is not essentially different from ours, so that so strange a notion as belief in human descent from animals, plants or inanimate bodies had to be reconciled with the physical fact that mankind is propagated by the union of the sexes. But it appears that the native tribes of Central Australia have no notion whatever as to the connection between sexual intercourse and the birth of children, and even when the idea is suggested to them, they steadfastly reject it as absurd and incredible. They obey the mating instinct as do the brutes, and with no more appreciation of remote consequences. Conception is accounted for as being the incarnation of the totem within whose sphere of influence it is experienced. Messrs. Spencer and Gillen give some curious accounts of the precautions taken by the women to keep the totem spirit from slipping into them.

Such facts suggest a rational and intelligible explanation of the origin of totemism. Primitive man instinctively imputes personality to every manifestation of power. He refers natural phenomena to such motives and intentions as he is conscious of in his own nature. This is a phase of mental development through which childhood still passes. In portraying in verse the moods of childhood, Robert Louis Stevenson has depicted the savage attitude of thought with scientific accuracy. Take, for instance, the little poem entitled “The Wind":

“I saw the different things you did,

But always you yourself you hid;
I felt your push, I heard you call,

I could not see yourself at all.
O you that are so strong and cold,

O blower, are you young or old?
Are you a beast of field or tree,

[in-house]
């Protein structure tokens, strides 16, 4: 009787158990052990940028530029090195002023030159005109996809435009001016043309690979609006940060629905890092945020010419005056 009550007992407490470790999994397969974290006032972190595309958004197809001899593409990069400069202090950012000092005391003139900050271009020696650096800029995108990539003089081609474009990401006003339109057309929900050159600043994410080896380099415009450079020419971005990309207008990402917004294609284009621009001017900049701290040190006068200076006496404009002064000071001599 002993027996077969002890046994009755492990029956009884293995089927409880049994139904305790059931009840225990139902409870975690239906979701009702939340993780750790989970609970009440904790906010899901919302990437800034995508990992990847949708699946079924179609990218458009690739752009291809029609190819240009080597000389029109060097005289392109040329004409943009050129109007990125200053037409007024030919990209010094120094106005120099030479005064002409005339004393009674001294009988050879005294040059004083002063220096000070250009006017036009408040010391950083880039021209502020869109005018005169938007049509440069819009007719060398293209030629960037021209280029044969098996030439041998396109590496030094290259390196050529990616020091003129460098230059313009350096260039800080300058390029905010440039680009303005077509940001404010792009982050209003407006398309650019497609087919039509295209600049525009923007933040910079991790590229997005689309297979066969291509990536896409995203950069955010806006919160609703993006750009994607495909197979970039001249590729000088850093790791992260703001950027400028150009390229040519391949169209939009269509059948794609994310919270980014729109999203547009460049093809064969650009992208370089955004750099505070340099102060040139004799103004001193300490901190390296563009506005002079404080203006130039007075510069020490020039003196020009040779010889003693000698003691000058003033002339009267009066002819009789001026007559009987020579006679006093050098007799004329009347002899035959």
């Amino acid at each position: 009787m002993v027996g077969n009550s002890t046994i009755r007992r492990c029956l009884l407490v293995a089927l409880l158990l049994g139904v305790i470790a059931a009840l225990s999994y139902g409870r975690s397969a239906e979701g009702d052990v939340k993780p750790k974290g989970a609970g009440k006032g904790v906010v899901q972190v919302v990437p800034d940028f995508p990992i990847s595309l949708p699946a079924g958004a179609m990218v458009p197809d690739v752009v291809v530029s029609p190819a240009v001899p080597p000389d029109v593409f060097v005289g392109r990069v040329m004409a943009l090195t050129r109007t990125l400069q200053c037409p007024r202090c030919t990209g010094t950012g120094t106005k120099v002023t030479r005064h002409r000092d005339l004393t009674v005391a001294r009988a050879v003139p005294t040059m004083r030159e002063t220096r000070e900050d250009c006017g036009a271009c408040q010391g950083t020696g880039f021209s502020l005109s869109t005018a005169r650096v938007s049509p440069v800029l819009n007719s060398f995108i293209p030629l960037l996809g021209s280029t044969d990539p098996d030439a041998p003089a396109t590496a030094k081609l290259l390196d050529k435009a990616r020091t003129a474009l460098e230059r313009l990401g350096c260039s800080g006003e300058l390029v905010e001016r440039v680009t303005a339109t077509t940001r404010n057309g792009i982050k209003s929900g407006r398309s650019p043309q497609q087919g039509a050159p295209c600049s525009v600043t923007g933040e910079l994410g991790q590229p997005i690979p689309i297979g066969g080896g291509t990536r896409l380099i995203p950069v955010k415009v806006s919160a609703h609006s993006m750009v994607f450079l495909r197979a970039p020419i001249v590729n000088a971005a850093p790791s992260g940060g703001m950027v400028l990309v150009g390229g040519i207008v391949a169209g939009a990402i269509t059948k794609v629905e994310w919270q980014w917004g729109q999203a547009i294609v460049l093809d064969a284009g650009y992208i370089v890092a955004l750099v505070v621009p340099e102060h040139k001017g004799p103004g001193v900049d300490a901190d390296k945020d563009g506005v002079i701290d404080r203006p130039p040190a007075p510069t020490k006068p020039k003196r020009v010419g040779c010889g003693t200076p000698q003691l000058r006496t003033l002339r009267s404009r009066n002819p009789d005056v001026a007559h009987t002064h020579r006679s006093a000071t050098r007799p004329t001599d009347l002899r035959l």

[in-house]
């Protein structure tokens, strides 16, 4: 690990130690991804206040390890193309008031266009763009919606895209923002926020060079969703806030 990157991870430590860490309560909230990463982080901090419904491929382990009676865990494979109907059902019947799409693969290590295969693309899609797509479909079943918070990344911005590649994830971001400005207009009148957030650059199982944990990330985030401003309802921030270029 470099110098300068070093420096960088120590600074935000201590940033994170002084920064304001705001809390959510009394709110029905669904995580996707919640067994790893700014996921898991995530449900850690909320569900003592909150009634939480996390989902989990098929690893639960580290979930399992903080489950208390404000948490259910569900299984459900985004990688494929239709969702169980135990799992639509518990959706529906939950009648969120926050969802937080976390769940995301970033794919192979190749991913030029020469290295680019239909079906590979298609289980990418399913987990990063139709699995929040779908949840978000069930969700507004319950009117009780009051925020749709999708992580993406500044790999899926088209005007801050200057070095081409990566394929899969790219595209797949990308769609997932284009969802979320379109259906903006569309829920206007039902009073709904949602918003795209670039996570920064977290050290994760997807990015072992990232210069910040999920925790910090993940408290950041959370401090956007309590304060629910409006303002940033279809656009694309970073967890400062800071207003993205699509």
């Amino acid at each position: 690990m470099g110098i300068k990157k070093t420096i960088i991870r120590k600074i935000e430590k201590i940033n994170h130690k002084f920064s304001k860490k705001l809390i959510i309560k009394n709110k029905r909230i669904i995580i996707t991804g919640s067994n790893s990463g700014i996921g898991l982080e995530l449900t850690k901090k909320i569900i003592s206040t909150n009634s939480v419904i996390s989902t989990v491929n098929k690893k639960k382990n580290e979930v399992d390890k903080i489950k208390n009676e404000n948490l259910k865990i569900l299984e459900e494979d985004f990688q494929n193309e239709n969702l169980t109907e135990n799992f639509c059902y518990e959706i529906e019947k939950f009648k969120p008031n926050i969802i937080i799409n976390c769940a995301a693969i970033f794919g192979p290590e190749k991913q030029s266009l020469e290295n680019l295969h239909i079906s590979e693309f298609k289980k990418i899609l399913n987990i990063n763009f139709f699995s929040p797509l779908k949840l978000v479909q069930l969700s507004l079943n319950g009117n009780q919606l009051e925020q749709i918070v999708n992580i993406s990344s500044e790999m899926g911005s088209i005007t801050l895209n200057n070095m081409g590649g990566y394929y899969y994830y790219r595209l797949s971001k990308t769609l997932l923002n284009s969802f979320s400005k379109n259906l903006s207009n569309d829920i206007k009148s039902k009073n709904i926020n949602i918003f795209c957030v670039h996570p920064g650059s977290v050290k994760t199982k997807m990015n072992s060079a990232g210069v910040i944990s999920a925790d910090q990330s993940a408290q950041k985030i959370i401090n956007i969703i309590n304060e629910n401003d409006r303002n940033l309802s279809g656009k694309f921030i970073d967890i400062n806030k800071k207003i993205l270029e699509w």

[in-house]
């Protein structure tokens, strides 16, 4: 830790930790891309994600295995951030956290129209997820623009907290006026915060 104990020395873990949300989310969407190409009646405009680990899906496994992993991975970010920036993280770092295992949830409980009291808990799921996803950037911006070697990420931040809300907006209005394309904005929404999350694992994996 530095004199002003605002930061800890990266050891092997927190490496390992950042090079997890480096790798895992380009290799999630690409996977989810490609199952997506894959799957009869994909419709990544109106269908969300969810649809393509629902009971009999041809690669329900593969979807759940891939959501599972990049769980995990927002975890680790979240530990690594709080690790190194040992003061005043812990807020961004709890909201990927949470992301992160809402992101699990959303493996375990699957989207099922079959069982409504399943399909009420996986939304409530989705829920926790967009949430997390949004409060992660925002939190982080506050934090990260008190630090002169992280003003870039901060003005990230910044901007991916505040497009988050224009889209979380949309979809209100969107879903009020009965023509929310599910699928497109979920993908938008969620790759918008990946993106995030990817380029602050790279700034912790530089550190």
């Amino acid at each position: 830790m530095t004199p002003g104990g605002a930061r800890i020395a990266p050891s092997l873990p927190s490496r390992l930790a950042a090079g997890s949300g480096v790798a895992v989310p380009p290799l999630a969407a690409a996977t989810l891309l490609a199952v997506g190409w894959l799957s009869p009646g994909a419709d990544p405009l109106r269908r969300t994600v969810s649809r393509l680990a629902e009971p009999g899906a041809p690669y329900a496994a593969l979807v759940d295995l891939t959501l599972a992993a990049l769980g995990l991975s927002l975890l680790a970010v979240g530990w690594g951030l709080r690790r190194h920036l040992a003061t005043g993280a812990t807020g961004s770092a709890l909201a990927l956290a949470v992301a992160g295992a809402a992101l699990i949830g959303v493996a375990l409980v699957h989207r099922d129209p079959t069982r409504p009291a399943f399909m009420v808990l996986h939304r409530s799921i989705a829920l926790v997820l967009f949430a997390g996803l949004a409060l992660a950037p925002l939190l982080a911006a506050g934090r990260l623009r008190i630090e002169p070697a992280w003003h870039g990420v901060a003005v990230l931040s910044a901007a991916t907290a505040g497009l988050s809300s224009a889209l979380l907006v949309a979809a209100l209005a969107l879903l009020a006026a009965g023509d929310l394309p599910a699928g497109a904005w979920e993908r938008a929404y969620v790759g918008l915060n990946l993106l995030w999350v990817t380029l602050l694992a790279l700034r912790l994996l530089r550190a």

Or just a stronger child than me?Now, with such an attitude of thought, it is easy to comprehend that a squaw, tousled and upset by a gust of wind, on finding herself pregnant while the memory of the occurrence was still fresh, would lay the circumstance to the account of the wind or to any supposed personality with which the power of the wind was associated. It will be noted as the rule of totemism that its nomenclature and classifications reflect the important circumstances of the life of the tribe in their relations to external things, with such relative prominence as those circumstances possess in the social economy of the group. The ever-present necessity of subsistence will make the dominant mental prepossessions those relating to the animals and plants, or to the physical conditions on which the subsistence of the group depends, or from which its principal dangers are experienced, and the various personality imputed to both these sets of phenomena is registered in the totem names. We must refer the origin of totemism to a period when the relations of the sexes in the savage horde were controlled solely by the sexual instincts, and when paternity, with its sense of individual motive, rights and responsibilities, was completely obscured by the primitive collectivism, antecedent to human society. When children were born, like other physical phenomena, they were imputed to the direct agency of the mysterious personalities encompassing the group, from which by force or favor the group wrung the means of subsistence. Children received totem names just as our children receive family names,—to designate their origin; and the process of reasoning in both cases is one and the same. Thus in the primordial, homogeneous social cell, the food-seeking group,-a process of differentiation began under the play of external influences, and social structure had its beginnings in totemism. The social and religious functions which totemism assumed were developments employing and elaborating the structure of totemism but not originating that structure, and those developments may be expected to vary with the accidents of existence, so that along with fundamental identity in the nature of totemism a variation in totem customs may be expected among different peoples, the extent of the variation corresponding to the diversity in the conditions of existence. The tribe, the clan, the family, and in fine, all social, religious and political institutions, may be regarded as sequences of the structural process whose initial phase was totemism. It will be found upon examination that all these developments conform in order and method to the general laws of biological developments.